The dorsal skin of mice was shaved using an electric shaver, and the remaining hair were completely removed with depilatory cream one day before the first Aldara (Meda AB, Sweden) cream treatment. 62.5 mg of Aldara cream (containing 5% imiquimod) was applied on the shaved back skin of C57BL/6 mouse on each day of the 6-day experiment [13]. Once the signs of psoriasis were achieved, the mice were sacrificed using cervical dislocation and the treated dorsal skin was collected for further analysis.

Excised dorsal skin tissue samples were formalin-fixed (10%), embedded in paraffin, and 5 μm sections were cut and stained with hematoxylin-eosin (H&E) according to the standard protocol [14].

3. Results and discussion

3.1. Considerations for the imaging time in the wide-field compared to the laser-scanning

The number of SH photons generated per unit time from a unit area can be expressed as

N=k χ 2 ( E Sτ ) 2 τf,( 1 )

where k is the proportionality coefficient, χ is the second-order effective surface susceptibility, E is the laser pulse energy, S is the illuminated area, τ is the laser pulse duration, and f is the laser pulse repetition frequency [10, 15].

Then the pixel intensity (in the number of photons) is

B=k χ 2 ( E Sτ ) 2 τft S p ,( 2 )

where t is the integration time (of the whole image in the wide-field, and a single pixel with the laser-scanning), and Sp is the pixel area.

The integration time required for the acquisition of an image of a certain intensity (number of photons from a pixel) is then

t= B k χ 2 ( E Sτ ) 2 τft S p = B S 2 τ k χ 2 S p 1 PE = B S 2 τ k χ 2 S p f p 2 ,( 3 )

where P = E · f is the average laser power. The image acquisition time in the wide-field simply equals the integration time Twf = twf, whereas the image acquisition time with the laser-scanning, disregarding the time overhead associated with the galvanometric mirror inertia, is equal to the pixel integration time times the number of pixels Ts = t· Sim/Sp, where Sim is the imaged area. For the scanning S = Sp, and the wide-field S = Sim. Assuming the same pixel size and the same size of the imaged area in the wide-field and laser-scanning applications, using Eq. (1) it is straightforward to derive the ratio of the acquisition times of images of the same intensity in the two modes,

T s T wf = 1 n τ s τ wf ( E wf E s ) 2 f wf f s = 1 n τ s τ wf ( P wf P s ) 2 f s f wf = 1 n τ s τ wf P wf P s E wf E s = τ s τ wf P wf P s Φ wf Φ s ( 4 )

where s subscript denotes the laser-scanning, wf is the wide-field, T is the image acquisition time, n = Sim/Sp is the number of pixels in an image, and Φ = E/S is the illumination fluence.

Laser-scanning imaging is normally performed with relatively low pulse energy at high pulse repetition frequency. Typical values are 0.1 nJ and 90 MHz, respectively [16]. In our wide-field setup, we employ a FemtoLux3 laser from Ekspla featuring 3 μJ of pulse energy at 1 MHz pulse repetition frequency. Assuming for simplicity equal pulse durations, inserting these values together with a typical image size of 512 × 512 pixels yields 40× advantage of the wide-field versus laser-scanning in terms of the speed of image acquisition.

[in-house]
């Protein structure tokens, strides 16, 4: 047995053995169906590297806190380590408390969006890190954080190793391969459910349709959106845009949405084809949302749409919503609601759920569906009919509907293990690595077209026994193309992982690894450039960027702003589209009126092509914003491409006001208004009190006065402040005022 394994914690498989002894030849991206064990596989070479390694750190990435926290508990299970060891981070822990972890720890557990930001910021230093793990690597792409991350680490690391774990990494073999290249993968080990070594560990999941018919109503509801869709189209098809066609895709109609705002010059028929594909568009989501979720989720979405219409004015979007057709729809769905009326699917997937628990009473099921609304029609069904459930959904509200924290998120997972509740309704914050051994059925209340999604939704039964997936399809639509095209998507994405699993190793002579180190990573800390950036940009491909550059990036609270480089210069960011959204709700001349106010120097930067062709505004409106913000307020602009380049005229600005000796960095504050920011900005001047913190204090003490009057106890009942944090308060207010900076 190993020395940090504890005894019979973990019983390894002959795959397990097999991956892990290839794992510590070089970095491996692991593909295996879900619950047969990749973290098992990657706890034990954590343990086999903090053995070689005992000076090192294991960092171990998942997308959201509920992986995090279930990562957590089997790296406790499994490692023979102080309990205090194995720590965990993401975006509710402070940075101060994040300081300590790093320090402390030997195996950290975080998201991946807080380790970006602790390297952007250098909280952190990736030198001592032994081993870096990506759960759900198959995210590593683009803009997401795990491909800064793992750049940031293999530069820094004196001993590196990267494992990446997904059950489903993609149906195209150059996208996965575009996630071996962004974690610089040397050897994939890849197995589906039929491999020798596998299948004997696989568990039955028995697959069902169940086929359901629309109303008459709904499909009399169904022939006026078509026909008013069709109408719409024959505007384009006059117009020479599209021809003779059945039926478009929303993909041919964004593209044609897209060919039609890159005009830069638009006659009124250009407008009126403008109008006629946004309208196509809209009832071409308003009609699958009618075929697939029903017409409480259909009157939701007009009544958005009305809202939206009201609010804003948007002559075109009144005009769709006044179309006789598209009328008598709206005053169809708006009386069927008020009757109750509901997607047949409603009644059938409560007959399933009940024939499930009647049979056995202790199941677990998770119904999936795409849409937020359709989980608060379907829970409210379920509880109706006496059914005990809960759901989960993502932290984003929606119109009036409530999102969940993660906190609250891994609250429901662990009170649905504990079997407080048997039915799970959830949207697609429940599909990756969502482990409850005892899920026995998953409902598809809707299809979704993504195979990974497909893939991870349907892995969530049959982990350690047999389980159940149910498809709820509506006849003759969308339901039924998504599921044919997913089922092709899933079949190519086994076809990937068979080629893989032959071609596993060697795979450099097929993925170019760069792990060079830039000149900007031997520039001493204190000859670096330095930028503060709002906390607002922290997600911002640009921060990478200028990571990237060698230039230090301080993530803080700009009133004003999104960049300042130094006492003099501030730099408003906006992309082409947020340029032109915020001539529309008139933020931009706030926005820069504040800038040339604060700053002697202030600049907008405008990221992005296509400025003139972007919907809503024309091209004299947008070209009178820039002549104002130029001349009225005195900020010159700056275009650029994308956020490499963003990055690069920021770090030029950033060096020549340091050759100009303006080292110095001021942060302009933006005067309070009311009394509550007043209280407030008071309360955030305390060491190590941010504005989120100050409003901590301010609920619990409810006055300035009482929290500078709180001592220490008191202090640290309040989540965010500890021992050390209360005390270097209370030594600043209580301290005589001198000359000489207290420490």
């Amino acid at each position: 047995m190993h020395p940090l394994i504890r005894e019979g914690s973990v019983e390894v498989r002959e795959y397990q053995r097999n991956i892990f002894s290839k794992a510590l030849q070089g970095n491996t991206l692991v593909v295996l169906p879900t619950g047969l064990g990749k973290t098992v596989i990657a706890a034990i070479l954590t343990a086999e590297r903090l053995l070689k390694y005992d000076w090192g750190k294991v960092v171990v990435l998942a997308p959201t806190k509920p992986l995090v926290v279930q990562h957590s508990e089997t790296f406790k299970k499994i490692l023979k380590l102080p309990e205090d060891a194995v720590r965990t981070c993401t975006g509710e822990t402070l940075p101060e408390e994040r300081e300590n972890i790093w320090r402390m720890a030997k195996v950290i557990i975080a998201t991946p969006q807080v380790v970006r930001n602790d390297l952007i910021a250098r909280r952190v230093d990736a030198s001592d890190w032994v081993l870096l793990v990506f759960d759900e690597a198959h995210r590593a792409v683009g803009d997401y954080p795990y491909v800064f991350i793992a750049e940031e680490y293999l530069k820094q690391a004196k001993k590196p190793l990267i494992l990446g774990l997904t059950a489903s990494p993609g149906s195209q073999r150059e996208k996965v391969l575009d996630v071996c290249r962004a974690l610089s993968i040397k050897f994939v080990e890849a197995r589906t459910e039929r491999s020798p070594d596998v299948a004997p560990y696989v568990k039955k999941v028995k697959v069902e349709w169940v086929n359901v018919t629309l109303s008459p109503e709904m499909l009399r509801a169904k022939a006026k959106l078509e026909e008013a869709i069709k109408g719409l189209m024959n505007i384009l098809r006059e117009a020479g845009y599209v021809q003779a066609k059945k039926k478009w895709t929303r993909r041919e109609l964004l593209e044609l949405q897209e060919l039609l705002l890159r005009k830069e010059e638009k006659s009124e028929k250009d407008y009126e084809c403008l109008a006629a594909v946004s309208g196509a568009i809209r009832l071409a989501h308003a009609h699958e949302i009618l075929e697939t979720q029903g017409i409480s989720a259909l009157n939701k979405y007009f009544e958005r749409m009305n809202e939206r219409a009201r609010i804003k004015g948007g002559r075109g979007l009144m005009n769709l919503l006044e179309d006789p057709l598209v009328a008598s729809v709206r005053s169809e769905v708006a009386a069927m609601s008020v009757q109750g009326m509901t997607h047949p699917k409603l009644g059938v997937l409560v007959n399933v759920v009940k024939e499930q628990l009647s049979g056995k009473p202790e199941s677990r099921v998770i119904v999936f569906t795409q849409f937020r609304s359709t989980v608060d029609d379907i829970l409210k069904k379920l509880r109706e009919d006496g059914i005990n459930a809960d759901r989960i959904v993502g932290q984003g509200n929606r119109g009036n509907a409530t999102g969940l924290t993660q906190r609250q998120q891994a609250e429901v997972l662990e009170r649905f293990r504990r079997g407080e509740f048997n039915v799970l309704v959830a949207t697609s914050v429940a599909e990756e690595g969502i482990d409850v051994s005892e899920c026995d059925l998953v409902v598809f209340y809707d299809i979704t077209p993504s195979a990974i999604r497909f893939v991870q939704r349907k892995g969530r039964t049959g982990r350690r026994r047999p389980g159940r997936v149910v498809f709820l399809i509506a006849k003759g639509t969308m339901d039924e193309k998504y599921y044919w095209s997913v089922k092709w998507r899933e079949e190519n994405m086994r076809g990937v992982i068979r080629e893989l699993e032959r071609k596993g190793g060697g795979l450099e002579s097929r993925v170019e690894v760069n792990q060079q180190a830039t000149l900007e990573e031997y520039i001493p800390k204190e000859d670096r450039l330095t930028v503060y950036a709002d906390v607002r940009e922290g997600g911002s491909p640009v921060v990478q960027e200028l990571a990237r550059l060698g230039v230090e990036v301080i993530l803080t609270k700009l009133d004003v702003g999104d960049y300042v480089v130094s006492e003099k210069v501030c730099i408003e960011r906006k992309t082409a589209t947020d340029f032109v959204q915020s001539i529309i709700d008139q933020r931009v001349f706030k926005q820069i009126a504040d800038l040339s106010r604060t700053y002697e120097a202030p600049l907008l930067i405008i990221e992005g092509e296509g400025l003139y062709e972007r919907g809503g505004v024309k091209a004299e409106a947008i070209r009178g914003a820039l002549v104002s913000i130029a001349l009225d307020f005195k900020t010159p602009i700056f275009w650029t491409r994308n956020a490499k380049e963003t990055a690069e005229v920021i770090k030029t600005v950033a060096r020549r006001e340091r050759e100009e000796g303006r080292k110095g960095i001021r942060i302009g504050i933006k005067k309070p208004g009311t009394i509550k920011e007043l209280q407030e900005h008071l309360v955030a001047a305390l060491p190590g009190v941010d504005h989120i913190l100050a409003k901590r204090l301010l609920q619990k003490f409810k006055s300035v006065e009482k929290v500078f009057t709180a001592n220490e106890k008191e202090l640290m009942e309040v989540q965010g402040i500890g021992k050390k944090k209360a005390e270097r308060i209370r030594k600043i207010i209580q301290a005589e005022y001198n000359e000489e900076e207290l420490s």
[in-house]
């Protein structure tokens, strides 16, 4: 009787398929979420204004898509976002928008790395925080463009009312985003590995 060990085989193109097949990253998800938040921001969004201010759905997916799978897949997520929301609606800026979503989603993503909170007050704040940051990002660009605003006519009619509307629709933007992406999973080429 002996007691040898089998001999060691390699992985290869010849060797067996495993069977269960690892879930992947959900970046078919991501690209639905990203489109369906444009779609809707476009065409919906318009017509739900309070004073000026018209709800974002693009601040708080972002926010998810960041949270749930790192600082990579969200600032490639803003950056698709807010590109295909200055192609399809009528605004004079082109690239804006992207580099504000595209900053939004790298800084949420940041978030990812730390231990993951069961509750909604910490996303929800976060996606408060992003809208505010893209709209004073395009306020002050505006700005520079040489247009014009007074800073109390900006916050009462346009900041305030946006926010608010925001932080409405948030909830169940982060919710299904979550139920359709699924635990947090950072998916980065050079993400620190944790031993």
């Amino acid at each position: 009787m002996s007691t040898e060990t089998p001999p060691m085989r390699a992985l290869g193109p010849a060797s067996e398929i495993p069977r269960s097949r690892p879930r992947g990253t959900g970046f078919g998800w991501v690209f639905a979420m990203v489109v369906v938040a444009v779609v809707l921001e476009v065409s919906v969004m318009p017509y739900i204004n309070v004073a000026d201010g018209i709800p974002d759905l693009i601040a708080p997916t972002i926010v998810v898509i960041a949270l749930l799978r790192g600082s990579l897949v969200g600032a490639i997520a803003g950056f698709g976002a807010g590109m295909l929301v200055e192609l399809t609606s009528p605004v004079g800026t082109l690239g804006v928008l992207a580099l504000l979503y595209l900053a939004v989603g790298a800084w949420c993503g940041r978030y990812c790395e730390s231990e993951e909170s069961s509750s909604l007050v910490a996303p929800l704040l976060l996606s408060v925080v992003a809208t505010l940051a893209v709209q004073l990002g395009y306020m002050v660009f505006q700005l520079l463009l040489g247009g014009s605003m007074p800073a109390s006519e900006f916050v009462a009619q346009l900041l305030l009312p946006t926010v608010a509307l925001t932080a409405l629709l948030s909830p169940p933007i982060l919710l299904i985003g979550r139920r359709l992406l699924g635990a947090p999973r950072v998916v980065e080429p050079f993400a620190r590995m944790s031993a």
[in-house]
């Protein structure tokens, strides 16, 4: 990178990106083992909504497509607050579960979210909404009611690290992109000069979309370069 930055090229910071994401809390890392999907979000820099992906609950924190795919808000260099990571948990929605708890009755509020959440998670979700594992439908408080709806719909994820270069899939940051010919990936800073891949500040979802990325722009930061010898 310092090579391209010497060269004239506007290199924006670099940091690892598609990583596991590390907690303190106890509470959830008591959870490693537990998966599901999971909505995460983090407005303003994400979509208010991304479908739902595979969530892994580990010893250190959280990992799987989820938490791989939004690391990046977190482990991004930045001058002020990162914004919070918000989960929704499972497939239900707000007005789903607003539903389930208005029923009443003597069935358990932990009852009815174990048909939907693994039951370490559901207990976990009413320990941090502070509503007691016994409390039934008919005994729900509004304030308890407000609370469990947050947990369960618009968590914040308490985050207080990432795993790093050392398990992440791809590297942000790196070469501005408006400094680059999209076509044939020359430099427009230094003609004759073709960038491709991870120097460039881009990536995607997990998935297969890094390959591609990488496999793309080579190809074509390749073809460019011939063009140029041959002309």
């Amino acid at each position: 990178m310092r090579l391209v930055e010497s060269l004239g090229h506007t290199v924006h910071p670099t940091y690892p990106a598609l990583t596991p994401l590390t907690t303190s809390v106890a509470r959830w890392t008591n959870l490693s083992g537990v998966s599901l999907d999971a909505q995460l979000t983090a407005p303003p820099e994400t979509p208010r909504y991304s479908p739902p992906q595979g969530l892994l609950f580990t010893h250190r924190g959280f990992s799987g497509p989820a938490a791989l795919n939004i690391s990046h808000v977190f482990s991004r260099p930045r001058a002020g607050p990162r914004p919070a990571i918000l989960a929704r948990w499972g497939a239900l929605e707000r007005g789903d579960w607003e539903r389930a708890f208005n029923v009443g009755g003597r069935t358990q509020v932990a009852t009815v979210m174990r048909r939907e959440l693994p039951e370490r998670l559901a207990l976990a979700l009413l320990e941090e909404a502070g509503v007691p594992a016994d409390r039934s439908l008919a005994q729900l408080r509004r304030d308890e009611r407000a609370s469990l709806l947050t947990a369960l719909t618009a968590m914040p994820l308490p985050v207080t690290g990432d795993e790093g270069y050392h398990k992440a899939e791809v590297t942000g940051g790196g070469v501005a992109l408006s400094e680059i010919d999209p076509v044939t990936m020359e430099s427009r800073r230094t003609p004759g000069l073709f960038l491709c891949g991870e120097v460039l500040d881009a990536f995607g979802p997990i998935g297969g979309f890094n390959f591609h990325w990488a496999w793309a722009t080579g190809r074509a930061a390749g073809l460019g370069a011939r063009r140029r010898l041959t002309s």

From Eq. (4) it follows that given a certain average laser power in the wide-field, increasing the laser pulse energy increases the ratio of acquisition times with the laser-scanning and in the wide-field. On the other hand, increasing pulse repetition frequency decreases the time ratio. Therefore, having a choice, to shorten the time required for the wide-field acquisition, the laser pulse energy should be increased at the expense of the pulse repetition frequency. And the expected advantage of the wide-field compared to the laser-scanning in our case is possible due to a relatively high pulse energy of FemtoLux3. At the same time, the excitation fluence (laser pulse energy per unit area), the parameter determining the possible damage to the biological material, in this example is lower in the wide-field than in the laser-scanning: for a rough estimate assuming a square pixel of 0.5 × 0.5 μm2 in both modes, the fluence in the laser-scanning is 40 mJ/cm2, whereas in the wide-field it is only 5 mJ/cm2. The faster image acquisition in the wide-field is possible even with a lower excitation fluence due to the fact that the image is detected effectively with many point detectors in parallel compared to a single point detector in the case of laser-scanning. Thus generating a weaker signal can be compensated by a longer integration time that, however, is still shorter than the image acquisition time with the laser-scanning.

The speed advantage of the wide-field in the limit of excitation fluence being the same as for the laser-scanning, assuming for simplicity equal pulse durations, becomes

T s T wf = P wf P s .( 5 )

If the pulse energy of FemtoLux3 were yet 8 times larger, the fluences would be the same in both modes. Then inserting, for illustration, the values of Pwf = 3 W (the average power of FemtoLux3) and Ps = 10 mW [16] would yield Ts /Twf = 300, which further emphasizes the possible advantage of the wide-field acquisition compared to the laser-scanning.

3.2. Maximal single SHG image size

Considering the sample area that can be imaged with the available laser parameters, from Eq. (2) it can be expressed as

S=χ kt S p Bτ EP =χ kt S p Bτ P f .( 6 )